Intel has narrowed its expectations for fourth-quarter revenue last week, saying it is going through the normal seasonal uptick in business during the second half of the year.
Revenue should fall between $US10.4 billion and $US10.6 billion during the quarter, Intel's chief financial officer, Andy Bryant, said.
The midpoint of this range, $US10.5 billion, is the same as for the range that Bryant provided in October following Intel's third-quarter results. At that time, Intel expected to bring in between $US10.2 billion and $US10.8 billion in the final quarter of the year.
Strong growth in emerging markets such as China and India, as well as the global adoption of notebook PCs over desktops, helped keep Intel's business expectations within the prescribed range, Bryant said. However, some Wall Street analysts had been hoping for a more optimistic outlook from Bryant. The average estimate of analysts polled by Thomson First Call was $10.6 billion in revenue during the quarter.
The fourth quarter of the calendar year is generally the best operating period for chip and PC companies, given the high volume of holiday shopping during November and December. Early reports of this year's holiday retail PC buying showed an improvement over last year, according to Current Analysis, and analysts had hoped Intel would receive an extra kick from that activity.
Intel was still having problems meeting demand for low-end desktop chipsets as a result of manufacturing capacity constraints, Bryant said. This problem is expected to go away over the next year as Intel rolls out its new 65-nanometer processing technology, which allows the company to make smaller transistors than the current 90nm generation of chip-making technology. This also frees up capacity on older manufacturing technologies for chipsets, which aren't as complicated as microprocessors, such as the Pentium D or Pentium M.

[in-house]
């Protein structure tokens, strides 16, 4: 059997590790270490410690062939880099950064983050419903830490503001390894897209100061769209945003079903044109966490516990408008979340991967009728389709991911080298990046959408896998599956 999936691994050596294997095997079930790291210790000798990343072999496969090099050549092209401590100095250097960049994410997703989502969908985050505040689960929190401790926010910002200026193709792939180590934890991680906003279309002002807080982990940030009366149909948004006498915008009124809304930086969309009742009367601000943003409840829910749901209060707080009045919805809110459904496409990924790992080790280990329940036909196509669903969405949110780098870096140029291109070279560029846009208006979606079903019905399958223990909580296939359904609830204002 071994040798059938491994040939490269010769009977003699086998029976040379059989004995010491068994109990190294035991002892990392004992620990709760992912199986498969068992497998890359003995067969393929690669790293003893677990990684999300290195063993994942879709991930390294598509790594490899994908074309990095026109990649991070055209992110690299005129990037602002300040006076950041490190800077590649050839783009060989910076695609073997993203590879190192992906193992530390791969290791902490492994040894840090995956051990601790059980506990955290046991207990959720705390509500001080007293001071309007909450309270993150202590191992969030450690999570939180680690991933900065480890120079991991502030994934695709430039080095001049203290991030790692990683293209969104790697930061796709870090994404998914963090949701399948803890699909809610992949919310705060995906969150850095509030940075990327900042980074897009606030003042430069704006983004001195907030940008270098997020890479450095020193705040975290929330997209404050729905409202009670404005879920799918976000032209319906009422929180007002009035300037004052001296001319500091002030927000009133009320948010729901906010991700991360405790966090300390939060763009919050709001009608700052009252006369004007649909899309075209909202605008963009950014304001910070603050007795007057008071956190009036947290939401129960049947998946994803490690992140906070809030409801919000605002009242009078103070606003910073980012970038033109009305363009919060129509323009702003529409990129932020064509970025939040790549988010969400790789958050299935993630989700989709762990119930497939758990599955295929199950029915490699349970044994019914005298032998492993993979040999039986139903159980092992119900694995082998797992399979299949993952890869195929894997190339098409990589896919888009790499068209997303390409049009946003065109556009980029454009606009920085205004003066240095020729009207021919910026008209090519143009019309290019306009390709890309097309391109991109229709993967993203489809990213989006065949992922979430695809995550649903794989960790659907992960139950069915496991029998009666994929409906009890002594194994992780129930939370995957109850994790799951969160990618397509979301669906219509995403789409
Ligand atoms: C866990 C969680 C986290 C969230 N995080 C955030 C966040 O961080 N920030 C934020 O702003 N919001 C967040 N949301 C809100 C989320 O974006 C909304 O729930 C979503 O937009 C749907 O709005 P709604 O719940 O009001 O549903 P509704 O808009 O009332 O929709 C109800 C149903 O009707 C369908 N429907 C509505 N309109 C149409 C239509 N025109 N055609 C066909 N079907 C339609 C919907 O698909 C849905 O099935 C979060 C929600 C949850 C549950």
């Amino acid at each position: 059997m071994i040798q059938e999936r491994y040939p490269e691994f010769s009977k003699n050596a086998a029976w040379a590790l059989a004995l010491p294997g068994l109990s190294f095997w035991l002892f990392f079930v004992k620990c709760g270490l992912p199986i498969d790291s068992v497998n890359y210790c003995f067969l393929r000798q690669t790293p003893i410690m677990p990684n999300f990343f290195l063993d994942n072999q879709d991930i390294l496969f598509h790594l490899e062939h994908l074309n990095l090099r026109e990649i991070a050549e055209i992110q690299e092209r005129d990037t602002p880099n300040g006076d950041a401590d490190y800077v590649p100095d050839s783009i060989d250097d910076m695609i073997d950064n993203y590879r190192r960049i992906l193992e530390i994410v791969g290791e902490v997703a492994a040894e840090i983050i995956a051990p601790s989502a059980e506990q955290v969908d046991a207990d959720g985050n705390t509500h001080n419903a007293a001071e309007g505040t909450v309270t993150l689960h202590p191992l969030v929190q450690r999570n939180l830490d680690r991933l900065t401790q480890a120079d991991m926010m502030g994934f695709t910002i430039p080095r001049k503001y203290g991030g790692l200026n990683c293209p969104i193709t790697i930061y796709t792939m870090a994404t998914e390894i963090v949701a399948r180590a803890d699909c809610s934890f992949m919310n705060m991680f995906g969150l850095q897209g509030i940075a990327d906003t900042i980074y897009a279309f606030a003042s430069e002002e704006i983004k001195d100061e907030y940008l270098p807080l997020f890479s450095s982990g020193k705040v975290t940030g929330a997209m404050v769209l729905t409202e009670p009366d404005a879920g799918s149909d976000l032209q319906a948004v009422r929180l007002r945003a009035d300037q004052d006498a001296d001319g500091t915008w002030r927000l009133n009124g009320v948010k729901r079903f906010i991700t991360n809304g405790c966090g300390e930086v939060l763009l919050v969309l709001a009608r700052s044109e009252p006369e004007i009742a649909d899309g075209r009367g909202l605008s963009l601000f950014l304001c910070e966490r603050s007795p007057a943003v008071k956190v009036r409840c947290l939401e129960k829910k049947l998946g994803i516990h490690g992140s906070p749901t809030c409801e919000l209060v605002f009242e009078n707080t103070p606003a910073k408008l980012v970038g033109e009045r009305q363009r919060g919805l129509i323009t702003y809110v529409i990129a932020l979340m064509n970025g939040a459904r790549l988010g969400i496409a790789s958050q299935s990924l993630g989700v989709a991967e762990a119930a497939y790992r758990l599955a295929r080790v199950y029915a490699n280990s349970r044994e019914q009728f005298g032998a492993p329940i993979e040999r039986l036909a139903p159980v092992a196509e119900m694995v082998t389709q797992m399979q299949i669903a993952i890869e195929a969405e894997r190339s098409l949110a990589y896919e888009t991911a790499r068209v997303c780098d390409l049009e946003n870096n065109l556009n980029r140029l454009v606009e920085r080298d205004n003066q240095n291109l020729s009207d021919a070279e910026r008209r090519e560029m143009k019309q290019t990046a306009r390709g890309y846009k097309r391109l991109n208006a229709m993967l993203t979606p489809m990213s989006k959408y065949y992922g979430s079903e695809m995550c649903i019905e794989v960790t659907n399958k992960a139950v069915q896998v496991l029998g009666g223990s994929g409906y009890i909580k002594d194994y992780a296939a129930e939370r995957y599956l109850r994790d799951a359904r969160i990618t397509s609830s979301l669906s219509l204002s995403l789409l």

The manufacturing tightness has not affected processor shipments, Bryant said.
Bryant declined to provide specific details on chip pricing during the quarter but said Intel was facing strong competition for design wins, especially within the server market, against rival Advanced Micro Devices (AMD).
"Server orders are tough to win, and it's hand-to-hand combat in some places," he said.
Likewise, Intel did not have data on its market share gains or losses during the quarter at this early date, Bryant said. But Intel's business performed as expected, and if AMD's business performed as that company expected, AMD would be likely to gain a little bit of share.
Intel's midpoint revenue projection of $US10.5 billion would give it about $US39 billion in revenue for the full year, a 14-15 per cent improvement over last year, Bryant said.